Archive for May 25, 2014

Sunday, May 25, 2014

Google Indexer Rendering JavaScript


Traditionally, we were only looking at the raw textual content that we’d get in the HTTP response body and didn’t really interpret what a typical browser running JavaScript would see. When pages that have valuable content rendered by JavaScript started showing up, we weren’t able to let searchers know about it, which is a sad outcome for both searchers and webmasters.

In order to solve this problem, we decided to try to understand pages by executing JavaScript. It’s hard to do that at the scale of the current web, but we decided that it’s worth it. We have been gradually improving how we do this for some time. In the past few months, our indexing system has been rendering a substantial number of web pages more like an average user’s browser with JavaScript turned on.

Tail Recursion, Objective-C, and ARC

Jonathon Mah:

The problem is revealed: there is work to be done after the recursive call: automatic reference counting inserted a release call for the value returned from If we were writing this with manual retain/release, one wouldn’t insert any memory management calls into this at all, because -next returns an autoreleased object. However when this is compiled under ARC, calls to objc_retainAutoreleasedReturnValue and objc_release are inserted to allow for another optimization — having the return value skip the autorelease pool entirely. Unfortunately in this case, it conflicts with tail call optimization.


In an ARC environment, tail call optimization (and thus tail recursion) is too fragile. Don’t rely on it.

How Dropbox Uses C++ for Cross-Platform iOS and Android Development

Ole Begemann:

When work started on the Mailbox app for Android, the team made the choice to write a large portion of the non-UI code in C++ — rather than rewriting the entire app in Java — with the goal of sharing that common C++ layer between iOS and Android. The iOS app used Core Data at the time, so migrating it off of Core Data to the shared C++ library was also part of the process. C++ seemed like an obvious choice because it is available on every platform and team members preferred the language over Java.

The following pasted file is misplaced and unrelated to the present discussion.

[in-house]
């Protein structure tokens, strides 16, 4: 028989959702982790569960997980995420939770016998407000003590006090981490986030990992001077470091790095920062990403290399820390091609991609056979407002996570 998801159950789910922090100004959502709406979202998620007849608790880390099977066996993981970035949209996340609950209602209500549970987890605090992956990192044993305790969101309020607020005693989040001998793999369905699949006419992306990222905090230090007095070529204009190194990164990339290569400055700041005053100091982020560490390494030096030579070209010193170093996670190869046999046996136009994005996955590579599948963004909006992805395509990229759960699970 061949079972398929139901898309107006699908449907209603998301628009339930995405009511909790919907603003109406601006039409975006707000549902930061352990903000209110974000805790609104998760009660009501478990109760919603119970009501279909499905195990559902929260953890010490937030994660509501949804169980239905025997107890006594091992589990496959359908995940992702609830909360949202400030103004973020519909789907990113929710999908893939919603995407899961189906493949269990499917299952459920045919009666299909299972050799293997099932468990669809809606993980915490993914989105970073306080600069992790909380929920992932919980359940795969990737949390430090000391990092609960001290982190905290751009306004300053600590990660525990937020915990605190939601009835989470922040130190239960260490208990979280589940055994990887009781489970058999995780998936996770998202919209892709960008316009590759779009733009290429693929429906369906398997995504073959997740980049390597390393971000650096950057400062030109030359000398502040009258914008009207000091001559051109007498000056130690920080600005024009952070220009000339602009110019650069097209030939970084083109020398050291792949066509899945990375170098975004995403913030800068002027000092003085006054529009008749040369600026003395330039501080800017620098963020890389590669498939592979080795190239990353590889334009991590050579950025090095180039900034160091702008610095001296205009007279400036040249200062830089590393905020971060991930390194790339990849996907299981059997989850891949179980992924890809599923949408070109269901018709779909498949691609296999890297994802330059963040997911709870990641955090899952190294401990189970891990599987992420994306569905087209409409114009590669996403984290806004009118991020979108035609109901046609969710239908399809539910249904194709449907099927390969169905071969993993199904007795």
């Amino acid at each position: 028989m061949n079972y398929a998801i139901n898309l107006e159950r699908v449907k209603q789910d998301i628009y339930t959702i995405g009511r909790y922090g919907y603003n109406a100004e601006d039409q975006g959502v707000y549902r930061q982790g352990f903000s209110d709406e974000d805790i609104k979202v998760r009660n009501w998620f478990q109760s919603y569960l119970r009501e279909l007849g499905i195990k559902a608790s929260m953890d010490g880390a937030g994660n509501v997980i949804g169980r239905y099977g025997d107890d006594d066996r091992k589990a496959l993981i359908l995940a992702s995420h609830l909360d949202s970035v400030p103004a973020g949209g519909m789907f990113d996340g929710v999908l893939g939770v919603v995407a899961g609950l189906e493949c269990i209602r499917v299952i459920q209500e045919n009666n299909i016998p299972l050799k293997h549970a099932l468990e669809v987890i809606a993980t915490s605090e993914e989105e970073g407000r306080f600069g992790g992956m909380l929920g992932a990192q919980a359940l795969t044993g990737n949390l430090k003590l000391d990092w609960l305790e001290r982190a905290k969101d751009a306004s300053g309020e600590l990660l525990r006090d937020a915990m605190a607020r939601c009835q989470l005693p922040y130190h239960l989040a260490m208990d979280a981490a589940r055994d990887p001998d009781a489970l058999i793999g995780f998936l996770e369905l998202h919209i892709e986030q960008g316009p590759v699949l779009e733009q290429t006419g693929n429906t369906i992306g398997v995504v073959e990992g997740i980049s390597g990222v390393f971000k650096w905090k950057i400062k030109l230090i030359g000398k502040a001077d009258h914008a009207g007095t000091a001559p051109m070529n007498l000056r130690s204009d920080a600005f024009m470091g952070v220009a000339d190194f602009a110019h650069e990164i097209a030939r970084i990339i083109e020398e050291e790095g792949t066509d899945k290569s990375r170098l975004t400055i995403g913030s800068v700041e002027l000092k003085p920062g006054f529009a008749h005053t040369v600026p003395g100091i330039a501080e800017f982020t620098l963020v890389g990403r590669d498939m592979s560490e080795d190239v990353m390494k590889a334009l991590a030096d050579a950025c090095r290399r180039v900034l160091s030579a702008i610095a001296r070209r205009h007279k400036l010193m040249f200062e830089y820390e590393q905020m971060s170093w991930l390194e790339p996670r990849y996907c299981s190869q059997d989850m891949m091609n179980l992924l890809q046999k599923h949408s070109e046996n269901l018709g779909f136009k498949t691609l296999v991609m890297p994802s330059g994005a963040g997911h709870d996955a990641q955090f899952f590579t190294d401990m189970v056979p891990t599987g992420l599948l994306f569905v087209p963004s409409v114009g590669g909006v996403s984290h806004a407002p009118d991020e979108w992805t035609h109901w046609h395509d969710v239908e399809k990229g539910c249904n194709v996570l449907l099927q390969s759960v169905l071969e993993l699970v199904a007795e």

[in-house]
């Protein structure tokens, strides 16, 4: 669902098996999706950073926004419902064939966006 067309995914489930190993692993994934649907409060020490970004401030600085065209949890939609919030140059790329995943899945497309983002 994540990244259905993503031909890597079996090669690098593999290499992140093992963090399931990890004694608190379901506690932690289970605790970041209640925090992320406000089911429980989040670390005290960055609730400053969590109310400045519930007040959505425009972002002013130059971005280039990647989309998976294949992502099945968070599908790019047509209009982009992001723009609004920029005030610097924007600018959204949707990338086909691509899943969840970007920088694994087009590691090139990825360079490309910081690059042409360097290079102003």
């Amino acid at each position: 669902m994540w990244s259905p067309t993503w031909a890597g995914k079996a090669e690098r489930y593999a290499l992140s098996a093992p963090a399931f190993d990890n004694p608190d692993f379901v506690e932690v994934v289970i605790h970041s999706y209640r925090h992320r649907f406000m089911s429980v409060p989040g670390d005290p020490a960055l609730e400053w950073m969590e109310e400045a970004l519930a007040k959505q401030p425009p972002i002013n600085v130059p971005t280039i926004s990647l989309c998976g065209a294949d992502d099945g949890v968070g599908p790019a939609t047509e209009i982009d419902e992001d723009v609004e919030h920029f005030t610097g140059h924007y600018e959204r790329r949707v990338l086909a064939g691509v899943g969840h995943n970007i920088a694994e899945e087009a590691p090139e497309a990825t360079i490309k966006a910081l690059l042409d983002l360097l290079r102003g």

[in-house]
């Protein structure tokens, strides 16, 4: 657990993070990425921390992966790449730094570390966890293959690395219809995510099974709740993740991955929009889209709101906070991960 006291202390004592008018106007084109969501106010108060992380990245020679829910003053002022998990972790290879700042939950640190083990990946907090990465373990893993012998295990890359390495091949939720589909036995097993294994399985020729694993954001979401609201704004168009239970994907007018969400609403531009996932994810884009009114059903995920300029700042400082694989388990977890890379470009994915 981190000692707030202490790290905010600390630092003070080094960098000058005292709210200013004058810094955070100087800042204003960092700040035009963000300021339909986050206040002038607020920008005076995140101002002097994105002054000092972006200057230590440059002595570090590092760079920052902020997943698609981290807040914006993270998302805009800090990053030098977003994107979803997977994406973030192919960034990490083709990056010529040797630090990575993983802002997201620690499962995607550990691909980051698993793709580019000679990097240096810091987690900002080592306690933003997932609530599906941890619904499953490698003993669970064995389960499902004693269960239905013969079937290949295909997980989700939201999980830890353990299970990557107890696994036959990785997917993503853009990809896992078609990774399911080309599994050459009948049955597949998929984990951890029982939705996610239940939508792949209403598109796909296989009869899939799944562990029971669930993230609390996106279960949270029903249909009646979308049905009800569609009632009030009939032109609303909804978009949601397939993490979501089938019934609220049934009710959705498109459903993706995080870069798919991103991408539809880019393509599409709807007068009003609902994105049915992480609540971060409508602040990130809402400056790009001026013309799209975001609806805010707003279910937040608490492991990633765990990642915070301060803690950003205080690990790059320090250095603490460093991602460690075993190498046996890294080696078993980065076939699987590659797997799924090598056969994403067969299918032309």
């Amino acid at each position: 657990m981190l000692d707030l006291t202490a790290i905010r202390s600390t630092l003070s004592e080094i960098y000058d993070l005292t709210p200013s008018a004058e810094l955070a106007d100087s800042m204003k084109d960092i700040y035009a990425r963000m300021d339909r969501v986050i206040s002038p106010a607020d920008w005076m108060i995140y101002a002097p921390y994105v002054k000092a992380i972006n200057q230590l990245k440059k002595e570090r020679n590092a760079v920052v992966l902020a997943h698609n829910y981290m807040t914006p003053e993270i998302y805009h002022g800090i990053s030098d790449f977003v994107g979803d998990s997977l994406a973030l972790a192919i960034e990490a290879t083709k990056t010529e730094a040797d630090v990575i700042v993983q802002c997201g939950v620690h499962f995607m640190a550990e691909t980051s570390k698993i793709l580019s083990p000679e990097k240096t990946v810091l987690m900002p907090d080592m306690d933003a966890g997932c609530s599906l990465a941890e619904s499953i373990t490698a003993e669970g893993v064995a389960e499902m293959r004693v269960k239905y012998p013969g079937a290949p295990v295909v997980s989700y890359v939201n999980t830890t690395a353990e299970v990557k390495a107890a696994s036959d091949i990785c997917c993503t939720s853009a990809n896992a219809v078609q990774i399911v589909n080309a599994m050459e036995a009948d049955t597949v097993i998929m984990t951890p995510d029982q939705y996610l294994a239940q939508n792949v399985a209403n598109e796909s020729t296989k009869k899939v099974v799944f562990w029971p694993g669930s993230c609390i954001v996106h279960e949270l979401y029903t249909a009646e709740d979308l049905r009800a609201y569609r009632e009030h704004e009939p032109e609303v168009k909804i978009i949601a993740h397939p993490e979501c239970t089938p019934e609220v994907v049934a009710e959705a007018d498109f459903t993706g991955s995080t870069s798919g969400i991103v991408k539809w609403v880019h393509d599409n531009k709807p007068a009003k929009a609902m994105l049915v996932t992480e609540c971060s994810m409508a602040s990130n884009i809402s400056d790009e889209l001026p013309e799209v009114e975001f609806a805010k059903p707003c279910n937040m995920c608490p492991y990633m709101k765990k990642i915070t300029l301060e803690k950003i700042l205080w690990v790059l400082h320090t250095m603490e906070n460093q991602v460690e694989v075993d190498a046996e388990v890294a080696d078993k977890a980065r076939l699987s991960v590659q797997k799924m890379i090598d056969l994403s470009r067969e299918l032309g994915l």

All UI code uses the native UI APIs on all platforms (Objective-C/UIKit on iOS, Java on Android). Most of the “model layer” code lives in the shared C++ library. Rather than calling it a model layer, Steven likened the design to a client-server architecture where the server (the C++ library) is never offline and has zero latency. Seeing the UI code and the shared library as two separate entities helps design clear interfaces between the two and thus keep the concerns properly separated.

The client-server architecture inside the app also predetermines how data is passed between the UI and the C++ layer. The two layers don’t access the same data objects. They use message passing to send copies of the data from A to B.

On MetaFilter Being Penalized By Google

Danny Sullivan:

At last, it’s time to dig into what happened with MetaFilter. The short story is that I don’t know. MetaFilter doesn’t know. Google knows, and so far, it’s not saying. But we can still do some analysis plus learn how difficult it is sometimes for a publisher to solve a Google penalty, if hit.

iWork Collaboration in the iCloud

David Sparks:

Google Documents really is the standard for online document collaboration. I’ve used that tool for years and, while it isn’t all that pretty, it absolutely nails the ability to have multiple people typing on one document at the same time. While Apple is now moving this direction, it hasn’t got there yet. Yesterday I had a small writing project with a Mac-savvy client and I decided to do it collaboratively with him using iCloud Pages. I figured that if the application can support 100 collaborators, it should be pretty solid with just two. It still isn’t.


CrashProbe (via Daniel Jalkut):

CrashProbe is a crash reporting test suite presented by HockeyApp that benchmarks and compares popular iOS and Mac OS X crash reporting services. In our effort to ensure the best possible and most accurate crash reports, we created a set of test cases that we use to verify PLCrashReporter and improve HockeyApp.

Landon Fuller highlights a bug it found in Crashlytics that contradicts its marketing.

Twenty Questions for Donald Knuth

Informit (via Dr. Drang):

To celebrate the publication of the eBooks of The Art of Computer Programming, (TAOCP), we asked several computer scientists, contemporaries, colleagues, and well-wishers to pose one question each to author Donald E. Knuth. Here are his answers.